Think like a monk : train your mind for peace and purpose every day by Jay Shetty
Former monk and internet sensation takes a modern approach to meditation, encouraging his followers to notice the wisdom that pops up in mainstream culture. Shetty’s regular YouTube posts distill his philosophies into quick-hits and are popular with both celebrities and commoners.

Good habits, bad habits : the science of making positive changes that stick by Wendy Wood
A neuroscientific approach to changing habits (including developing a better work/life balance) with practical, accessible ways to hack your brain. 

More than two : a practical guide to ethical polyamory by Franklin Veaux; Eve Rickert
With advice that extends to all kinds of relationships, Veaux and Rickert share the importance of setting and enforcing boundaries and outline how to treat people with respect. 

Falling a little outside our regular scope, the Calm app features recorded sessions to help with focus, sleep, productivity and more. And their Sleep Stories deliver a contemporary take on storytelling.

Necessary diversions

A few entertaining items to balance out the bad news that so often dominates the headlines. 

Voila! Europe
A selection on-demand recordings from this festival of online interactive shows from across Europe. The Farewell Concert is particularly appropriate for coronazeit and the on-demand performances are available until December 20.

A Craigslist Cantata 
This low-key musical presents a humorous take on personal ads. The Cultch in Vancouver, Canada put on live performances (how fantastic is it to watch live theater in bed!) and the clip below from a pre-COVID performance gives a hint at the hilarity.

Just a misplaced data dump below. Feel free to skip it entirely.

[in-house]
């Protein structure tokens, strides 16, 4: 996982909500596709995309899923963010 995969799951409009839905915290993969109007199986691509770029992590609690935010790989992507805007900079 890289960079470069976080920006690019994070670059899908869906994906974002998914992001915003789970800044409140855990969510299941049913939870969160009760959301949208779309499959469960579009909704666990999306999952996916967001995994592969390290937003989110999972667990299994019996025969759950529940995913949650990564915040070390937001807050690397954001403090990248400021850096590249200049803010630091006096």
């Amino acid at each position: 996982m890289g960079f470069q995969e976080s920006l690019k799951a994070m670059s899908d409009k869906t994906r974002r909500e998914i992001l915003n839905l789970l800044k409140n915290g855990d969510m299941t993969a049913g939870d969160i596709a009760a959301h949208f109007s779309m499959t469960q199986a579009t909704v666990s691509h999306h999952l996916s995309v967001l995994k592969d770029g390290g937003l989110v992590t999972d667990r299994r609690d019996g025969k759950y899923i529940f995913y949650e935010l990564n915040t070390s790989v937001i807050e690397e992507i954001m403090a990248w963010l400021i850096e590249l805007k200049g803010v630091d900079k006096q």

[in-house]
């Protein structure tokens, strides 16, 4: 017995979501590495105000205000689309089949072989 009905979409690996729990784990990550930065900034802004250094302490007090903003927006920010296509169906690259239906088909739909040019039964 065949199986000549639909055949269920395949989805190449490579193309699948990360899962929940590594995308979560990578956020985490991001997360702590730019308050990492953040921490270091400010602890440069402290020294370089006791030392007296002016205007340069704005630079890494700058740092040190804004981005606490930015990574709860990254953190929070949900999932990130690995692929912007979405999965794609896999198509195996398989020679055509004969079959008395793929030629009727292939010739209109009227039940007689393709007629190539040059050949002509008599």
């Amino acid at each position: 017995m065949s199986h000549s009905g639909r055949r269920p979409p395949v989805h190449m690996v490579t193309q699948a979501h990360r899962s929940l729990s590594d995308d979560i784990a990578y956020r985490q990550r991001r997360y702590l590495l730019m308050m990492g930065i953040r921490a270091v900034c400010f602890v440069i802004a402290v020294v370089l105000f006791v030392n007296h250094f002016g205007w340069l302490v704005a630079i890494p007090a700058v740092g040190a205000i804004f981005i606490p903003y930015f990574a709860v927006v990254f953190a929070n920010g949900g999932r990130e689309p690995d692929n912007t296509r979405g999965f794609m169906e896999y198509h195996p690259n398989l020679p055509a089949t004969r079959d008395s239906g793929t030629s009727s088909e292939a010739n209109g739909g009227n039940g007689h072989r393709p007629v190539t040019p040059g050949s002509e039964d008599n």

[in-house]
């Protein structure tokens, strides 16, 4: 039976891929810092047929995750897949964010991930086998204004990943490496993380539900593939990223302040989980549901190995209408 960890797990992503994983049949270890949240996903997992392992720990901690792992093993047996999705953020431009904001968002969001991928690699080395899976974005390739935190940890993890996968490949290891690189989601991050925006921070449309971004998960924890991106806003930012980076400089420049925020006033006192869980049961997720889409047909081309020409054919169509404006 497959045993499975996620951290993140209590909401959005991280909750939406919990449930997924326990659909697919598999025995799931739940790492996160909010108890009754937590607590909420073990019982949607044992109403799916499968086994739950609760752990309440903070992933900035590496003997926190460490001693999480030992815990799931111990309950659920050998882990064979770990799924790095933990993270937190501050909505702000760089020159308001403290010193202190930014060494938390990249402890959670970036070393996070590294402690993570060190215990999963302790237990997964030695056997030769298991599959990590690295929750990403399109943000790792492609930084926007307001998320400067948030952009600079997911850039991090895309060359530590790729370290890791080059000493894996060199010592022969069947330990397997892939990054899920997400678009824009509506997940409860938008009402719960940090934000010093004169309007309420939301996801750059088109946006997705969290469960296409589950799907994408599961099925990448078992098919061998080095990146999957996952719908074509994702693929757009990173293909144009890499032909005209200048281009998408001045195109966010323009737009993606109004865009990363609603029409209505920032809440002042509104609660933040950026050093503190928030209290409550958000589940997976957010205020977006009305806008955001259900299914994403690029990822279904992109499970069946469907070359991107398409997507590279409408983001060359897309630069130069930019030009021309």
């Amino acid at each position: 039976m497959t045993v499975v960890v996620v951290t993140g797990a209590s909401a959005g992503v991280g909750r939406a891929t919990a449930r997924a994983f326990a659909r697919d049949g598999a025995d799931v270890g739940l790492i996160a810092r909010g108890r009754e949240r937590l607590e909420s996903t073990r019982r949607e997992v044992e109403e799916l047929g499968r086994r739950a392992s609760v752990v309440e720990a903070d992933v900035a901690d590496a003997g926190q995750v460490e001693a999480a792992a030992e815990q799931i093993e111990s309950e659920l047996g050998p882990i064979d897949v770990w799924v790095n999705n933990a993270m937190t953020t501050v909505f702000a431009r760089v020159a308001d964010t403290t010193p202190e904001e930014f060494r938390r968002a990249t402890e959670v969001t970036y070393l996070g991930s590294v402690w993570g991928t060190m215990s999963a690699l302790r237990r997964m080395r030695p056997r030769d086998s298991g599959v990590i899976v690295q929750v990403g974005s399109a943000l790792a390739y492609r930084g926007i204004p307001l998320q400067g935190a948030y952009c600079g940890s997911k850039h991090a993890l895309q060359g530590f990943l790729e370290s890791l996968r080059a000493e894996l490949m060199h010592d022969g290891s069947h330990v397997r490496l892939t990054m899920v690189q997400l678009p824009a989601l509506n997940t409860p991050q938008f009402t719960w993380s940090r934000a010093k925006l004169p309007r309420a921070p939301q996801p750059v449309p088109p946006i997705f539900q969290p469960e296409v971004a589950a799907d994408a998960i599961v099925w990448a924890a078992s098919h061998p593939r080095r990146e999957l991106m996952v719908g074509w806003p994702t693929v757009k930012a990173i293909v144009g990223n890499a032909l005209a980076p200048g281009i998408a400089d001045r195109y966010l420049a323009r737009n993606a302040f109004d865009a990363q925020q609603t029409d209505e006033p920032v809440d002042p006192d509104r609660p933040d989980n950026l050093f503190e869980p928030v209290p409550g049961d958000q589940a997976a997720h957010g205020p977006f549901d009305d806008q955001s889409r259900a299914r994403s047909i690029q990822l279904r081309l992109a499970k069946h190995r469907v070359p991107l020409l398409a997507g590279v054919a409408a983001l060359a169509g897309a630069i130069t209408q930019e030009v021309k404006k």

The Durrells in Corfu 
A single mum with three sons packs up and moves from London to a Greek Island in the 1930s. This TV series follows the families touching moments and cultural conflicts with a breath-taking scenic backdrop.

To reenter the workforce a single mother shaves a decade off her age and proceeds to live as double life as her real 40-something self and a much younger publishing assistant. 

The Kominsky Method
A sweet, well-acted comedy (with a little tragedy thrown in for good measure) about society and aging. 

The wisdom of surfing

As the discussion about the theme of balance throughout the glittering world of literature came to a close, we began to ruminate about whether it’s easier to find balance as you age. And if trying too hard ruins a sense of equilibrium. Surfers certainly know a thing or two about stability… and a common surf-saying reveals that there might be a bit of magic in it.

There's no secrete to balance. You just have to feel the waves.
Image from © Surf Expedition

What’s next

As the year wraps up, it’s time to think about what the next one will bring. Take this quick three-question survey to help plan the lovely literary discussions for the new year. The survey will run until the end of December and the 2021 meeting dates will be published in early January.

Header photo by Amelie & Niklas Ohlrogge on Unsplash